Pope launches Middle East trip with appeal for peace in Syria
AMMAN, Jordan - Pope Francis called for urgent steps to end Syria's three-year-old civil war as he arrived in neighboring Jordan on Saturday, starting a Middle East trip aimed at bringing hope to the region's dwindling Christian population.
Addressing Jordan's King Abdullah on his first visit as pope to the Holy Land, Francis praised the Western-backed kingdom for its efforts to "to seek lasting peace for the entire region".
"This great goal urgently requires that a peaceful solution be found to the crisis in Syria, as well as a just solution to the Israeli-Palestinian conflict," he said, departing from his prepared text to describe the king as "an artisan for peace."
More than 160,000 people have been killed in Syria's conflict and millions have fled to neighboring countries, including Jordan. The refugees are from all faiths, but Christians feel threatened by radical Sunni Muslims now leading the military insurgency against President Bashar al-Assad.
After meeting King Abdullah, Francis held a Mass in an Amman stadium and was later due to meet some of those Syrian refugees in Bethany on the Jordan, the place where according to tradition Jesus was baptized, as well as others who fled violence in Iraq.
Conflict across the region, including the Arab revolts of recent years and the civil war in Syria, has accelerated a historic decline in its Christian community.
While local worshippers hoped Francis would use his fleeting visit to call attention to their plight, they doubted he could do much to help just weeks after the collapse of the latest Israeli-Palestinian peace talks.
In Israel and the occupied West Bank, where the pope will travel on Sunday and Monday, more Palestinian Christians are looking to leave, accusing Israel of eroding their economic prospects and hobbling their freedom of movement.
The Jewish state denies discriminating against its Arab citizens and cites security reasons for curbs on Palestinians' movement in the West Bank.
Francis, leader of the world's 1.2 billion Roman Catholics, will also use the trip to appeal to members of all religions to work together for peace.
"Religious freedom is in fact a fundamental human right and I cannot fail to express my hope that it will be upheld throughout the Middle East and the entire world," he said.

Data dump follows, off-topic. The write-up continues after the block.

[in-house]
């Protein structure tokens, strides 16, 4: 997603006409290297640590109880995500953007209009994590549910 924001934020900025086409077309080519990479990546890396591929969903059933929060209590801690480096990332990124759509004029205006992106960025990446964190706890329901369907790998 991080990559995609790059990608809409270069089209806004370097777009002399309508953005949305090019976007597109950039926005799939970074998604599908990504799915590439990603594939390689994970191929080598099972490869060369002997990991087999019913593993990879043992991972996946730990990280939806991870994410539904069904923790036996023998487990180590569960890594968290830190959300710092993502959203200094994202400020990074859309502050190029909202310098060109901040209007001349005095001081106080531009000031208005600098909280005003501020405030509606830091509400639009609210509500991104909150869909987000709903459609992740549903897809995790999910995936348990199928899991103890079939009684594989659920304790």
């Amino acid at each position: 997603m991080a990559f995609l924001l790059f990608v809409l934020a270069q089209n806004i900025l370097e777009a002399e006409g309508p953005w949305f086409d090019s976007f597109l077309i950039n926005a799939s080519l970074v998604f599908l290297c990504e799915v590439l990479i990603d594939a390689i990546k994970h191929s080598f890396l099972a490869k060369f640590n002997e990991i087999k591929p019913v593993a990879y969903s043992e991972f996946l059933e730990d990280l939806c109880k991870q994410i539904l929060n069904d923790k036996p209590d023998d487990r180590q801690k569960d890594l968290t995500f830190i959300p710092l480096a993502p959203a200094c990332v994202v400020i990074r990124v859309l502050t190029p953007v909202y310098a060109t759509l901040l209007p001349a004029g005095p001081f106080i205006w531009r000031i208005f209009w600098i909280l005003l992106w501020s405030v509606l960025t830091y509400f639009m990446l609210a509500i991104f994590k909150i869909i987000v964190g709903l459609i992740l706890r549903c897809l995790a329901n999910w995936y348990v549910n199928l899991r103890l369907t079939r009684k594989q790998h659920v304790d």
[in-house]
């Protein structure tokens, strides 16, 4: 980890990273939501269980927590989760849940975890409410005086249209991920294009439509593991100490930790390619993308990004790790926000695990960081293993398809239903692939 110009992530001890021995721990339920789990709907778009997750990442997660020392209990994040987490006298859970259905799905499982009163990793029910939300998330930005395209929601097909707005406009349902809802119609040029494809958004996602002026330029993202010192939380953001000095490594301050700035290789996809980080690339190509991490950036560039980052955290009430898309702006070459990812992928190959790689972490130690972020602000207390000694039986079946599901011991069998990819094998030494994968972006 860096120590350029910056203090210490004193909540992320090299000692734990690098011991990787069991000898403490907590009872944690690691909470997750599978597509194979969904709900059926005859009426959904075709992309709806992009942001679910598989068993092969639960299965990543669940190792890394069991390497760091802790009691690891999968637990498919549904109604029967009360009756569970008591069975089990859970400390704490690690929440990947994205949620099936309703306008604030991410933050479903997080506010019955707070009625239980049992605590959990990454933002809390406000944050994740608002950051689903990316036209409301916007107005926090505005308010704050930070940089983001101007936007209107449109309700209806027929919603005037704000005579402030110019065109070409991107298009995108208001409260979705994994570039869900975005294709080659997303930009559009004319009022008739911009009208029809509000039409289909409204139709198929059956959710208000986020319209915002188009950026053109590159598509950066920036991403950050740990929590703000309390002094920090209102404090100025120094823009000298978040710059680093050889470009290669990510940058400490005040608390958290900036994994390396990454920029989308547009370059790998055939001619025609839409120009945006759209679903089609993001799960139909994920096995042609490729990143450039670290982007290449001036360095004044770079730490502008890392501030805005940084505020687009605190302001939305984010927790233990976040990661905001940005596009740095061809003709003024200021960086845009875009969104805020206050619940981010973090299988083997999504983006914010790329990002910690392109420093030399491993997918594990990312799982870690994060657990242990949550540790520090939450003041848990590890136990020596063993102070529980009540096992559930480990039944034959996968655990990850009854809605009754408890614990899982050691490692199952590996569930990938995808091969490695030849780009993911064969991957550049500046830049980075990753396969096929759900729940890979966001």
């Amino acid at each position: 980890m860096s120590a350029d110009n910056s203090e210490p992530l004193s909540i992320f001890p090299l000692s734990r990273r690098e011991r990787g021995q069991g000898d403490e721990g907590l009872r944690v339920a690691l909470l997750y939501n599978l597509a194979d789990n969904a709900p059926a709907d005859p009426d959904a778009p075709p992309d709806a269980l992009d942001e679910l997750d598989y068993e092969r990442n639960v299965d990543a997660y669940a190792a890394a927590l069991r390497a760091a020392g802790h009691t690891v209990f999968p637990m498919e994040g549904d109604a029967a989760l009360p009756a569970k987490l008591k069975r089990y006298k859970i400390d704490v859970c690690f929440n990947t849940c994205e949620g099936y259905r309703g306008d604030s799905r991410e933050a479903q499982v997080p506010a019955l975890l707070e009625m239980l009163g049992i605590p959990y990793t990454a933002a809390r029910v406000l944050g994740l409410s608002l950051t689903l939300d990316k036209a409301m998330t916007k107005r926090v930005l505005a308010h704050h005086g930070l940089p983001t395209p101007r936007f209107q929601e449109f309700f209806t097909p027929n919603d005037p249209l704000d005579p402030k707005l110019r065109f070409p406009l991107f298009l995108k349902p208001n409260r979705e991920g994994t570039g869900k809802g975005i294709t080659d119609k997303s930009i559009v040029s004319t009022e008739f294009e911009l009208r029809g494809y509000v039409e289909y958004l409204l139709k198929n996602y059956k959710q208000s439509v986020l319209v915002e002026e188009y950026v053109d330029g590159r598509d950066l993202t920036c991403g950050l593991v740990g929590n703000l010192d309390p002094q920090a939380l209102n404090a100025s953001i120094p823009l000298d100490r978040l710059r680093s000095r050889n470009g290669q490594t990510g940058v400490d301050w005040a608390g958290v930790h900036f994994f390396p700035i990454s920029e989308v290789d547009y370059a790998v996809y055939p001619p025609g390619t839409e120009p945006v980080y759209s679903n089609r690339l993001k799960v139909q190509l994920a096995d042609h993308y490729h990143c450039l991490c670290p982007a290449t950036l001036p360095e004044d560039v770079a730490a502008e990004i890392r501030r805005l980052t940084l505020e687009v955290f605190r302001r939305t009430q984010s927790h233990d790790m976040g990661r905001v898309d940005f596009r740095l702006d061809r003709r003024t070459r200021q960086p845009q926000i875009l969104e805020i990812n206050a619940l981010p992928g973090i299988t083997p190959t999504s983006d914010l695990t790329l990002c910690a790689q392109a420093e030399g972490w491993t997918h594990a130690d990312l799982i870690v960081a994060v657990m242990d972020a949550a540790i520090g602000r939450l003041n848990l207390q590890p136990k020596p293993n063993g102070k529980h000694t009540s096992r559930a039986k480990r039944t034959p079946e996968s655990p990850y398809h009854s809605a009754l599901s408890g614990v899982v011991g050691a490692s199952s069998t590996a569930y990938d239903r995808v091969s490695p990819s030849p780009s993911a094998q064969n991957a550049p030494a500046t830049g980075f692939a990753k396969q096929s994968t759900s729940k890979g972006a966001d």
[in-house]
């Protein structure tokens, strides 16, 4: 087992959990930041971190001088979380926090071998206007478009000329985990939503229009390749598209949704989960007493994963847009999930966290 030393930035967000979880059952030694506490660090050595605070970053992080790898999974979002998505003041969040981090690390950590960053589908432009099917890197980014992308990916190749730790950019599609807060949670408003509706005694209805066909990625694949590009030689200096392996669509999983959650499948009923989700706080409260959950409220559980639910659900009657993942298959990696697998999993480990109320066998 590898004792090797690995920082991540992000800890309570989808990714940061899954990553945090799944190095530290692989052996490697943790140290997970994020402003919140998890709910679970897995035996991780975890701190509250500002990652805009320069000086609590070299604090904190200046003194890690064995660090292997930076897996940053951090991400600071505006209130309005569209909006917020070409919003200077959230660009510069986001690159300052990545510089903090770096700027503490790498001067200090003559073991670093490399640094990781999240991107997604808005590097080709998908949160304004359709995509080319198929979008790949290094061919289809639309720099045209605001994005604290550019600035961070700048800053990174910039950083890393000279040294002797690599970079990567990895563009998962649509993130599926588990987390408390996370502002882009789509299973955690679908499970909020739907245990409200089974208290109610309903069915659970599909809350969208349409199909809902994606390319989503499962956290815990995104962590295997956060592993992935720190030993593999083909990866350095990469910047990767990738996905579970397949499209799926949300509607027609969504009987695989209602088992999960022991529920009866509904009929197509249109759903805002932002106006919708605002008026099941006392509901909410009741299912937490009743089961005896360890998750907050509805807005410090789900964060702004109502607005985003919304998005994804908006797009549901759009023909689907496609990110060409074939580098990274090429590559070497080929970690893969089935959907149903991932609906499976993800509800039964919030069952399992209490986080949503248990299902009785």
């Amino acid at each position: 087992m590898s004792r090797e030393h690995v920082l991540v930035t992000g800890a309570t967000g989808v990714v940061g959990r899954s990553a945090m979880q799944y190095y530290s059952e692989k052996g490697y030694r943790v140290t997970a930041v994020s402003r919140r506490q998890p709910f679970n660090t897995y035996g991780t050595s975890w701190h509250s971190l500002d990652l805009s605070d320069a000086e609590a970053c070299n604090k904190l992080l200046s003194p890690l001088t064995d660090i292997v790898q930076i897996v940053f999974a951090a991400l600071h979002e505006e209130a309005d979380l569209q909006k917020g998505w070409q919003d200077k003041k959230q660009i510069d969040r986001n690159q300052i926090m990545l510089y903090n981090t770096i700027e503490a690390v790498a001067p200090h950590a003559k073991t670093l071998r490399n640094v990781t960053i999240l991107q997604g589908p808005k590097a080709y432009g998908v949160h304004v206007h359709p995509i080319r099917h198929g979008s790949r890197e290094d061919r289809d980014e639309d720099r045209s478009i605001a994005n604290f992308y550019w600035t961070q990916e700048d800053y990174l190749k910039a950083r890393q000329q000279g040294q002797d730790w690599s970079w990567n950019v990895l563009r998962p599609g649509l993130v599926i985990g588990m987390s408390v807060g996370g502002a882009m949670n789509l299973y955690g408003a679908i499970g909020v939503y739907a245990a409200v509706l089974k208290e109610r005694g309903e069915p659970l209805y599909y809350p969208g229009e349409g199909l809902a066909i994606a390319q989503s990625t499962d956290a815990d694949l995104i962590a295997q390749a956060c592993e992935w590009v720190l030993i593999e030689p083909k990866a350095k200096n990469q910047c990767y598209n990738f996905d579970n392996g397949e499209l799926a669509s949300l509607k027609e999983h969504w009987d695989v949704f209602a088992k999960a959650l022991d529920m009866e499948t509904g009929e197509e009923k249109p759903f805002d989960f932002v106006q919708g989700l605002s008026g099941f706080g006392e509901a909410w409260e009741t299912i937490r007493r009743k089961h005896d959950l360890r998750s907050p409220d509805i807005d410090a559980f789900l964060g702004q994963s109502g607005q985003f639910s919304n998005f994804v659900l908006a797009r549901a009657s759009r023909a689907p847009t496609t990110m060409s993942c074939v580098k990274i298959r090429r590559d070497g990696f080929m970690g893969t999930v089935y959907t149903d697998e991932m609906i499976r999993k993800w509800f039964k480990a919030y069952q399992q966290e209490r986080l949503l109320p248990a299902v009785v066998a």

Abdullah, whose family traces its descent from the Prophet Mohammad, said Islam was a religion of harmony, mercy and justice, and that Jordan had worked to reject "the false claims of those who spread hatred and sow division.
"...Let me say, forthrightly, that Arab Christian communities are an integral part of the Middle East," he said.
At the Jordanian stadium where Francis delivered the Mass, an enthusiastic crowd of around 20,000 endured high heat to listen to the pope speak from a platform shaded by a canopy in the yellow and white colors of the Vatican, and flanked by pictures of the pope and the king.
But alongside their celebrations, some expressed fears for their future in a region where Christianity is rooted.
Thamer Boulus, a 45-year-old Iraqi teacher, said he fled the city of Mosul with his family because he was receiving death threats as a Christian. "I want to immigrate anywhere there is safety for me and my family. Religious extremism is threatening Christians," he said.
Ahead of his visit, the Vatican said Francis wanted to travel in a normal car and would eschew bulletproof vehicles. He travelled from the airport in a modest white car and arrived at the stadium on the back of an open-topped vehicle.
On Sunday morning Francis will fly by helicopter to Bethlehem in the Israeli-occupied West Bank, making a six-hour visit to what the Vatican's official program calls "the State of Palestine," a terminology Israel rejects.
In 2012, the Vatican angered Israel by supporting a vote in the United Nations General Assembly to grant Palestinians de facto statehood recognition. Israel argues such a move should only come through negotiations.
Palestinians regard the pope's visit, and the fact that he is flying in directly from Jordan instead of going through Israel's security barrier from Jerusalem, as a major morale boost. Jordan, a majority of whose population is of Palestinian origin, signed a peace accord with Israel 20 years ago.
To underscore his conviction that all three great monotheistic faiths can live together in the region and help to tackle the political stalemate, Francis has enlisted a rabbi and an Islamic leader to be part of a travelling papal delegation for the first time.
Francis, the first non-European pope in 1,300 years, will head on to Israel on Sunday night for a 32-hour visit packed with 16 events.